Mark 14:52
And he left the linen cloth, and fled from them naked.
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14:43-52 Because Christ appeared not as a temporal prince, but preached repentance, reformation, and a holy life, and directed men's thoughts, and affections, and aims to another world, therefore the Jewish rulers sought to destroy him. Peter wounded one of the band. It is easier to fight for Christ than to die for him. But there is a great difference between faulty disciples and hypocrites. The latter rashly and without thought call Christ Master, and express great affection for him, yet betray him to his enemies. Thus they hasten their own destruction.A certain young man - Who this was we have no means of determining, but it seems not improbable that he may have been the owner of the garden, and that he may have had an understanding with Jesus that he should visit it for retirement when he withdrew from the city. That he was not one of the apostles is clear. It is probable that be was roused from sleep by the noise made by the rabble, and came to render any aid in his power in quelling the disturbance. It is not known why this circumstance is recorded by Mark. It is omitted by all the other evangelists. It may have been recorded to show that the conspirators had instructions to take the "apostles" as well as Jesus, and supposing him to be one of them, they laid hold of him to take him before the high priest; or it "may" have been recorded in order to place his conduct in strong and honorable contrast with the timidity and fear of the disciples, who had all fled. Compare the notes at Matthew 26:56.

A linen cloth cast about his naked body - He was roused from sleep, and probably threw around him, in his haste, what was most convenient. It was common to sleep in linen bed-clothes, and he seized a part of the clothes and hastily threw it round him.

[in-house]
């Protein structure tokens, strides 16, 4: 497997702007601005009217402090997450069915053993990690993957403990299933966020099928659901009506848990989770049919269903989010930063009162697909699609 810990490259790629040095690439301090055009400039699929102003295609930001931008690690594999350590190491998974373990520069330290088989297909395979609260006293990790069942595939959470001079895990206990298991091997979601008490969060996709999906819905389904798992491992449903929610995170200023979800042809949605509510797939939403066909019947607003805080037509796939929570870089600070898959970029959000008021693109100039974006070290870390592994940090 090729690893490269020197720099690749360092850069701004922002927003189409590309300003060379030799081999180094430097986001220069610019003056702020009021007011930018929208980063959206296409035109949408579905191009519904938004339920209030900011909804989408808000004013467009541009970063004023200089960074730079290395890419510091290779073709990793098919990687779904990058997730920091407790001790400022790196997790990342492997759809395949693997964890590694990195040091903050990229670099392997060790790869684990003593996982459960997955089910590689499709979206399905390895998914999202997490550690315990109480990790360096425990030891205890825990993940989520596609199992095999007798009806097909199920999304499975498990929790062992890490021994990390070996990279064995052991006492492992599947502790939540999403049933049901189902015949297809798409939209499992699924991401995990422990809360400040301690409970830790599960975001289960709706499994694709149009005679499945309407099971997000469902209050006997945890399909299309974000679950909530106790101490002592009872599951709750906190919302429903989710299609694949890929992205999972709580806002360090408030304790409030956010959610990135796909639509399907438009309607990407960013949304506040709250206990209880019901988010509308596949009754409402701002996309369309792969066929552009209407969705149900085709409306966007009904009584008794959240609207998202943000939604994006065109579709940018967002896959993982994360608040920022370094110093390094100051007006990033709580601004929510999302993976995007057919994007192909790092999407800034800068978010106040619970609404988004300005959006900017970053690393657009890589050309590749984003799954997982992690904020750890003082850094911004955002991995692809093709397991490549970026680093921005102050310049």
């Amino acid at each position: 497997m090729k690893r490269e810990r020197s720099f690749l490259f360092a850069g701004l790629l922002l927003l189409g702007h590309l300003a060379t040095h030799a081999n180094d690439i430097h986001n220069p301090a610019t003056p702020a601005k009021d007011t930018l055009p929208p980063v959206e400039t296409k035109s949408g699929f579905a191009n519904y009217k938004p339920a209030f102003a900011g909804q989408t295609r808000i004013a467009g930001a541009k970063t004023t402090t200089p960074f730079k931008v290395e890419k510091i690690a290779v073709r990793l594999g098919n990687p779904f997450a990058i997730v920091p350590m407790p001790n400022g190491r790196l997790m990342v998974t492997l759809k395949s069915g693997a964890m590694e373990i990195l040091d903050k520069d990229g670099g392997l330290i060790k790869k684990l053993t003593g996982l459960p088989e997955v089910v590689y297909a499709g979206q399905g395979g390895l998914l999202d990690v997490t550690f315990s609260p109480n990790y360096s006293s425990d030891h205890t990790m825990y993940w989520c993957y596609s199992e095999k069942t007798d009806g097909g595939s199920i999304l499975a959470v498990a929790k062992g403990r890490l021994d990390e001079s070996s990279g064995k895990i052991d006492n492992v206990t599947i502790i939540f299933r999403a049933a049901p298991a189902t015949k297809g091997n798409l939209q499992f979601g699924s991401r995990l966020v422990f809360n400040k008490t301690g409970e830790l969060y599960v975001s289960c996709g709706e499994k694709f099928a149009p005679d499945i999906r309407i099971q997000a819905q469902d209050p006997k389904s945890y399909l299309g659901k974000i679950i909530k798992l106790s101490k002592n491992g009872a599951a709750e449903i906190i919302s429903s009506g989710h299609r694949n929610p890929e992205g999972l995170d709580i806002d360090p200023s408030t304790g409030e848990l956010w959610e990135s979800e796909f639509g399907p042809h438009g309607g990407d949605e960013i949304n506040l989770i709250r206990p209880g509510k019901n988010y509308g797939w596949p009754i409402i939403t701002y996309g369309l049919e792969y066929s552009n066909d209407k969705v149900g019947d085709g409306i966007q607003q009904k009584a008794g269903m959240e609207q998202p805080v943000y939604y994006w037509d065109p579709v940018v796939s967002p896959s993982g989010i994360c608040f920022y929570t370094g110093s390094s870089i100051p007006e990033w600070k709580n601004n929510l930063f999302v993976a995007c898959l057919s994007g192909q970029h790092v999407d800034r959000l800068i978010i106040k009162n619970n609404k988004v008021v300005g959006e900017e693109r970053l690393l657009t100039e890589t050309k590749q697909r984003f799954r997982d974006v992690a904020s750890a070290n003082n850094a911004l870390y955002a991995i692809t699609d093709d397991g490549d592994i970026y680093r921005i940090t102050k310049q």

The young men - The Roman soldiers. They were called "young men" because they were made up chiefly of youth. This was a Jewish mode of speaking. See Genesis 14:24; 2 Samuel 2:14; Isaiah 13:18.

Laid hold on him - Supposing him to be one of the apostles.

Mr 14:43-52. Betrayal and Apprehension of Jesus—Flight of His Disciples. ( = Mt 26:47-56; Lu 22:47-53; Joh 18:1-12).

See on [1508]Joh 18:1-12.

See Poole on "Mark 14:51"

And he left the linen cloth,.... "In their hands", so the Persic version renders it; just as Joseph left his garment in the hands of his mistress, Genesis 39:12;

and fled from them naked; to the house from whence he came. The Syriac, Arabic, Persic, and Ethiopic versions, leave out the words "from them".

And he left the linen cloth, and fled from them naked.
Mark 14:52. γυμνὸς ἔφ., fled naked, in the literal sense, whereon Bengel remarks: “on a night not without a moon; fear conquers shame in great danger”. (A few years ago a young wife chased a thief, who had been stealing her wedding presents, through the streets of Glasgow, in the early hours of the morning, in her night-gown; not without success. Her husband modestly stayed behind to put on his clothes.)—Who was this young man? Mk. the evangelist, say many, arguing: the story was of no interest to any one but the hero of it, therefore the hero was the teller of the tale. A good argument, unless a motive can be assigned for the insertion of the narrative other than merely personal interest. Schanz suggests a desire to exhibit in a concrete instance the danger of the situation, and the ferocity of the enemies of Jesus. On the whole one feels inclined to acquiesce in the judgment of Hahn, quoted by Holtz., H. C., that in this curious incident we have “the monogram of the painter (Mk.) in a dark corner of the picture”. Brandt, however (Die Ev. Gesch., p. 28), dissents from this view.

52. naked] This need not imply that he was absolutely naked. It may mean, like the Latin nudus, “with only the under robe on.” Comp. 1 Samuel 19:24; John 21:7; Virg. Georg. i. 299.

Mark 14:52. Γυμνὸς ἔφυγεν, fled naked) He fled, the night not being without the light of the moon: fear overcame shame, in the case of such great danger.

Verse 52. - But he left the linen cloth, and fled naked. This somewhat ignominious flight is characteristic of what we know of St. Mark. It shows how great was the panic in reference to Christ, and how great was the hatred of the Jews against him, that they endeavored to seize a young man who was merely following with him. It shows also how readily our Lord's enemies would have seized his own disciples if they had not taken refuge in flight. Mark 14:52
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